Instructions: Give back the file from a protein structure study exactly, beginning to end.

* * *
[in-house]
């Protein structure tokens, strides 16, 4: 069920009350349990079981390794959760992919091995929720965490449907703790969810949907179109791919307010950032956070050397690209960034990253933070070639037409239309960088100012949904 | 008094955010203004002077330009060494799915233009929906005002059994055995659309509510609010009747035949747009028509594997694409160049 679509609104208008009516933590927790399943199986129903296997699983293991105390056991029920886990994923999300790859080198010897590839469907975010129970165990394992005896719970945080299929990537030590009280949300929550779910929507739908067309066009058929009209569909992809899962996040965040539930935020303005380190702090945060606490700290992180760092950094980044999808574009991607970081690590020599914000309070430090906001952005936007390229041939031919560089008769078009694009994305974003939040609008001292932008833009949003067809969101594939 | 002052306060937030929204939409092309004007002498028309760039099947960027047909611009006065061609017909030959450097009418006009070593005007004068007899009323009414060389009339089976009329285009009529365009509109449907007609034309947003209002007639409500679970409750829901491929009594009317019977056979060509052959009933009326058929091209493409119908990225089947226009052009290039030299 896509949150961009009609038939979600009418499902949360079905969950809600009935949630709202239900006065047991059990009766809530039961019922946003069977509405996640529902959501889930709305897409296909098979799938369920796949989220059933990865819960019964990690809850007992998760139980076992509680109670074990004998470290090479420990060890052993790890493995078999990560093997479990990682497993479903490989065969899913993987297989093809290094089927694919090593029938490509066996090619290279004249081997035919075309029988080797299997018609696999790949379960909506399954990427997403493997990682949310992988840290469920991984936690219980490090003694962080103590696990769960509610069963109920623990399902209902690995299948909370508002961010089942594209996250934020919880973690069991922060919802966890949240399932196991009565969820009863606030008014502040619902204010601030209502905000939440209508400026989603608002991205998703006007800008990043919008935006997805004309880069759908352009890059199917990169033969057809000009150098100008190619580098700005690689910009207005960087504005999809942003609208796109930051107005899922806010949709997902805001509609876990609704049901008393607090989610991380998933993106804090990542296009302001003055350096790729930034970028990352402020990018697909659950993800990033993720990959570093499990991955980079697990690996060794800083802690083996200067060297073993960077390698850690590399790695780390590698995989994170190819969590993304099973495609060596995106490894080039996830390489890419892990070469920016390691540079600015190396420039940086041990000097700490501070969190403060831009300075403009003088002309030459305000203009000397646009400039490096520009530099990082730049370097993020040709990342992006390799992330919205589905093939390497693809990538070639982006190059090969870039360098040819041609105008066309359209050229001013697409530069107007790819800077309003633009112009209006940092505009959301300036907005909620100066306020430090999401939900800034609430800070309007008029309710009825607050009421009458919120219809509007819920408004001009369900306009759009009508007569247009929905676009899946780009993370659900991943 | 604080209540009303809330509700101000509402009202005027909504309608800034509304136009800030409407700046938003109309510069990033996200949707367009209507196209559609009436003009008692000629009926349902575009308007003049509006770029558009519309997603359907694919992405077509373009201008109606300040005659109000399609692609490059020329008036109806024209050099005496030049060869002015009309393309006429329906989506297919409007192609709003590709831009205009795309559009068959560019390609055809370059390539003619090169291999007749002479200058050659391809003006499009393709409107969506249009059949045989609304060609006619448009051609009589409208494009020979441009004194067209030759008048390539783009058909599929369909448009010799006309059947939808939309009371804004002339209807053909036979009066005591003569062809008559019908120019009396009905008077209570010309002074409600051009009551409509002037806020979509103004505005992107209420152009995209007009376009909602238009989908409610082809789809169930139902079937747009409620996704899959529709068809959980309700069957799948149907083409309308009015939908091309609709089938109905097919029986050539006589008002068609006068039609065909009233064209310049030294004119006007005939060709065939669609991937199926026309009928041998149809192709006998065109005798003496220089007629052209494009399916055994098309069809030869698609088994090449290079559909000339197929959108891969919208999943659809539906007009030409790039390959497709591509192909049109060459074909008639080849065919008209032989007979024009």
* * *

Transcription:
[in-house]
């Protein structure tokens, strides 16, 4: 069920009350349990079981390794959760992919091995929720965490449907703790969810949907179109791919307010950032956070050397690209960034990253933070070639037409239309960088100012949904 | 008094955010203004002077330009060494799915233009929906005002059994055995659309509510609010009747035949747009028509594997694409160049 679509609104208008009516933590927790399943199986129903296997699983293991105390056991029920886990994923999300790859080198010897590839469907975010129970165990394992005896719970945080299929990537030590009280949300929550779910929507739908067309066009058929009209569909992809899962996040965040539930935020303005380190702090945060606490700290992180760092950094980044999808574009991607970081690590020599914000309070430090906001952005936007390229041939031919560089008769078009694009994305974003939040609008001292932008833009949003067809969101594939 | 002052306060937030929204939409092309004007002498028309760039099947960027047909611009006065061609017909030959450097009418006009070593005007004068007899009323009414060389009339089976009329285009009529365009509109449907007609034309947003209002007639409500679970409750829901491929009594009317019977056979060509052959009933009326058929091209493409119908990225089947226009052009290039030299 896509949150961009009609038939979600009418499902949360079905969950809600009935949630709202239900006065047991059990009766809530039961019922946003069977509405996640529902959501889930709305897409296909098979799938369920796949989220059933990865819960019964990690809850007992998760139980076992509680109670074990004998470290090479420990060890052993790890493995078999990560093997479990990682497993479903490989065969899913993987297989093809290094089927694919090593029938490509066996090619290279004249081997035919075309029988080797299997018609696999790949379960909506399954990427997403493997990682949310992988840290469920991984936690219980490090003694962080103590696990769960509610069963109920623990399902209902690995299948909370508002961010089942594209996250934020919880973690069991922060919802966890949240399932196991009565969820009863606030008014502040619902204010601030209502905000939440209508400026989603608002991205998703006007800008990043919008935006997805004309880069759908352009890059199917990169033969057809000009150098100008190619580098700005690689910009207005960087504005999809942003609208796109930051107005899922806010949709997902805001509609876990609704049901008393607090989610991380998933993106804090990542296009302001003055350096790729930034970028990352402020990018697909659950993800990033993720990959570093499990991955980079697990690996060794800083802690083996200067060297073993960077390698850690590399790695780390590698995989994170190819969590993304099973495609060596995106490894080039996830390489890419892990070469920016390691540079600015190396420039940086041990000097700490501070969190403060831009300075403009003088002309030459305000203009000397646009400039490096520009530099990082730049370097993020040709990342992006390799992330919205589905093939390497693809990538070639982006190059090969870039360098040819041609105008066309359209050229001013697409530069107007790819800077309003633009112009209006940092505009959301300036907005909620100066306020430090999401939900800034609430800070309007008029309710009825607050009421009458919120219809509007819920408004001009369900306009759009009508007569247009929905676009899946780009993370659900991943 | 604080209540009303809330509700101000509402009202005027909504309608800034509304136009800030409407700046938003109309510069990033996200949707367009209507196209559609009436003009008692000629009926349902575009308007003049509006770029558009519309997603359907694919992405077509373009201008109606300040005659109000399609692609490059020329008036109806024209050099005496030049060869002015009309393309006429329906989506297919409007192609709003590709831009205009795309559009068959560019390609055809370059390539003619090169291999007749002479200058050659391809003006499009393709409107969506249009059949045989609304060609006619448009051609009589409208494009020979441009004194067209030759008048390539783009058909599929369909448009010799006309059947939808939309009371804004002339209807053909036979009066005591003569062809008559019908120019009396009905008077209570010309002074409600051009009551409509002037806020979509103004505005992107209420152009995209007009376009909602238009989908409610082809789809169930139902079937747009409620996704899959529709068809959980309700069957799948149907083409309308009015939908091309609709089938109905097919029986050539006589008002068609006068039609065909009233064209310049030294004119006007005939060709065939669609991937199926026309009928041998149809192709006998065109005798003496220089007629052209494009399916055994098309069809030869698609088994090449290079559909000339197929959108891969919208999943659809539906007009030409790039390959497709591509192909049109060459074909008639080849065919008209032989007979024009």